If you are in the publishing world, then I’m sure you’ve heard of the twitter hashtag #franzenfreude. I’m not going to rehash the debate here (if you are interested, you can find what I thought were the most interesting discussions here and here), but for those of you who have no idea what I’m talking about—Franzenwha?—here is the two cent version: the extensive coverage of Jonathan Franzen’s new novel FREEDOM led a few women novelists to bravely point out the disparity in coverage for women and male novelists in the New York Times Book Review section. I think Slate’s numbers pretty clearly speak for themselves, but instead of taking the time to make the same argument that has been made elsewhere by people with bigger platforms and who are more articulate than I, I thought now was an ideal time to instead bring attention to a brilliant woman literary novelist. Julia Glass—who believe me has better things to do than be subjected to the inanity of the Julie Has Writer’s Blog Five Questions—kindly agreed nonetheless, and let’s all take a moment to let the legitimacy she brings to this here blog sink in. I’m a little giddy about the whole thing to be honest.
If you are unfamiliar with Julia Glass, let me start by saying she is a NATIONAL BOOK AWARD WINNER. Yup, I put that in caps, because holy crap, that’s big. Julia Glass did my five questions! Happy dance. (And by the way, since her five questions made me fall even more in love with her and when that happens I take to the internet in a stalking binge, I dug up Julia’s NBA acceptance speech. You can read it here. It’s truly inspiring, and made me a bit teary.)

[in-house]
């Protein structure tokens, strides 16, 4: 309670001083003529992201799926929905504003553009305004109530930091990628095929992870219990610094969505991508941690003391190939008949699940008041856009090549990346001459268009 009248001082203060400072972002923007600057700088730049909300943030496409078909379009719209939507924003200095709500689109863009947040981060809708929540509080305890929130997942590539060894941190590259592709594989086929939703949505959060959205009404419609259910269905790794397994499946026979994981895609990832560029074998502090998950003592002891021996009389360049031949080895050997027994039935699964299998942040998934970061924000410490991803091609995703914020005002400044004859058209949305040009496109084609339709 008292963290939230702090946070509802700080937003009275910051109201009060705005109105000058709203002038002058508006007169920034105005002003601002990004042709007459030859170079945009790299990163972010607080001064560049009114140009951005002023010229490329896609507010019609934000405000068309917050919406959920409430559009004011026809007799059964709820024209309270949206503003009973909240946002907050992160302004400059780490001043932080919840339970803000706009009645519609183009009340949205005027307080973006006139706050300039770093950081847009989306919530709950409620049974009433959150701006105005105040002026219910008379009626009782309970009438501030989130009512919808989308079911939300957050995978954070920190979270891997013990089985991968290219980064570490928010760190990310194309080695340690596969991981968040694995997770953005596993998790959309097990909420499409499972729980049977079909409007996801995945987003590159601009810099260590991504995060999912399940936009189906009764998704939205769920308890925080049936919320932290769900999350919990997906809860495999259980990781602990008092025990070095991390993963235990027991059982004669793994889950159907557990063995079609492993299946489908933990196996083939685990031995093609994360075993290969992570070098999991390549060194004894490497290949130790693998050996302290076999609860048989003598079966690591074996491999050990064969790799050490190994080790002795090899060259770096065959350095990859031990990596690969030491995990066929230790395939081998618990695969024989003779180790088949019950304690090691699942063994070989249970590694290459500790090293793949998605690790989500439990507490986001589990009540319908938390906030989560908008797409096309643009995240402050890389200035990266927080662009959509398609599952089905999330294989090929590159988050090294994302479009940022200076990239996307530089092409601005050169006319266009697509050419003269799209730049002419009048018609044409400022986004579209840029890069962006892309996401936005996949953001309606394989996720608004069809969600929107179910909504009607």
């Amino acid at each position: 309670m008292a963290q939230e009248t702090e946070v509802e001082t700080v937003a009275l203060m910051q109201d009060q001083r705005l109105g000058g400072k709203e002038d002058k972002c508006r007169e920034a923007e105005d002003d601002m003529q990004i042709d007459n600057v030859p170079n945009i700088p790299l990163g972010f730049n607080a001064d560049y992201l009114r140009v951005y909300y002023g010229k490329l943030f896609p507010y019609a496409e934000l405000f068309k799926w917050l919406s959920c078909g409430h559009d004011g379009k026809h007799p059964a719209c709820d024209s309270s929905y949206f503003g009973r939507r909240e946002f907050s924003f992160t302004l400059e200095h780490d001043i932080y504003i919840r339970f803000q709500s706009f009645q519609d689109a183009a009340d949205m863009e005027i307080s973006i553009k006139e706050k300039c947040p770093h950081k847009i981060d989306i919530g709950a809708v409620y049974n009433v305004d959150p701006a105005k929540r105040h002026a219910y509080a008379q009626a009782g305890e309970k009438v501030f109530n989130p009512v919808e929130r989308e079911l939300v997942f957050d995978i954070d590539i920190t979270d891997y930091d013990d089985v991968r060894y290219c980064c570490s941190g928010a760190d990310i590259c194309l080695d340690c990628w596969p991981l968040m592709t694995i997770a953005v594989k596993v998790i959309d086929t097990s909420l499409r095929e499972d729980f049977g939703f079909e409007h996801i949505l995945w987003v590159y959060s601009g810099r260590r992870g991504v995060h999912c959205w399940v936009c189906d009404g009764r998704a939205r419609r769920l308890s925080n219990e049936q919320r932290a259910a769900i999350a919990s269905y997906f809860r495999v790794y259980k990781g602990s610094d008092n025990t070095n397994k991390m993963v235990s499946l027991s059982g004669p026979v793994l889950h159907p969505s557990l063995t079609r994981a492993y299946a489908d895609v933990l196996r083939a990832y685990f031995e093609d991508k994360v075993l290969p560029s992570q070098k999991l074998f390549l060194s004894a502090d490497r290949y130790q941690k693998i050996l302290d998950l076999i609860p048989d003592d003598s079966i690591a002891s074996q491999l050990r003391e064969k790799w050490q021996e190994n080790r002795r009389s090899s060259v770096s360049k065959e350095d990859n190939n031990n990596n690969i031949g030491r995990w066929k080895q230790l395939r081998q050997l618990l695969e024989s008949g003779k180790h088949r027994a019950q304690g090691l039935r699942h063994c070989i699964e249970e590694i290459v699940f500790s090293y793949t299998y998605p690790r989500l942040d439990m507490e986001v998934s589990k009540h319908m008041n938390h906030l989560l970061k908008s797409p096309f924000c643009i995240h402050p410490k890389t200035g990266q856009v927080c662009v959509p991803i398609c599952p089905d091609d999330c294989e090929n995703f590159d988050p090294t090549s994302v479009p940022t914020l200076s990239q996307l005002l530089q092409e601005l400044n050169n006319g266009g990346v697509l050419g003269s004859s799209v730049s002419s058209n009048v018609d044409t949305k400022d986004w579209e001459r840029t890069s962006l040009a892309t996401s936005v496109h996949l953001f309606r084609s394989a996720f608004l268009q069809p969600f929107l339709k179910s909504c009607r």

Julia’s fourth book, THE WIDOWER’S TALE came out last week, and for a glowing review, by yes, none other than the New York Times, check the link here. I’m so excited to read it that I’m having my Dad bring a hardcover copy over to London when he comes to visit next month. I already know it’s the kind of book that I don’t want to get absorbed into the digital no-man’s land of my Kindle. This one is going proudly on display in the bookcase.
If you are still not sold, here’s the first sentence:
“Why, thank you. I’m getting in shape to die.”
Brilliant, no? Come on, admit it. You are a little in love too.
So without further ado, and with a huge burst of gratitude and excitement, here’s Julia Glass…
1. Where were you the first time you saw your book in a bookstore and who did you call first?
Actually, weeks before the on-sale date of my first novel, my children’s babysitter told me that she’d seen my book for sale on a street huckster’s table a few blocks from our apartment in Greenwich Village. I’m not sure how those advance reader copies “fall off a truck,” but when I walked down the avenue, there was a single ARC of Three Junes, for sale in its not-for-sale, not-yet-proofread edition. I felt a strange mixture of pride and aggravation. But the first time I saw it legitimately for sale was in the window of my lovely neighborhood bookstore, Three Lives—along with the large poster of the jacket supplied by my publisher. I nearly cried. I was with my six-year-old son, who recognized the book and asked, “Are you famous, Mommy?” I laughed and said, “No, honey.” But when this seemed to disappoint him, I amended that to “Well, maybe I’m a teensy bit famous. Sure.” The truth is, at that moment I felt more famous, in the very best sense, than I ever have since.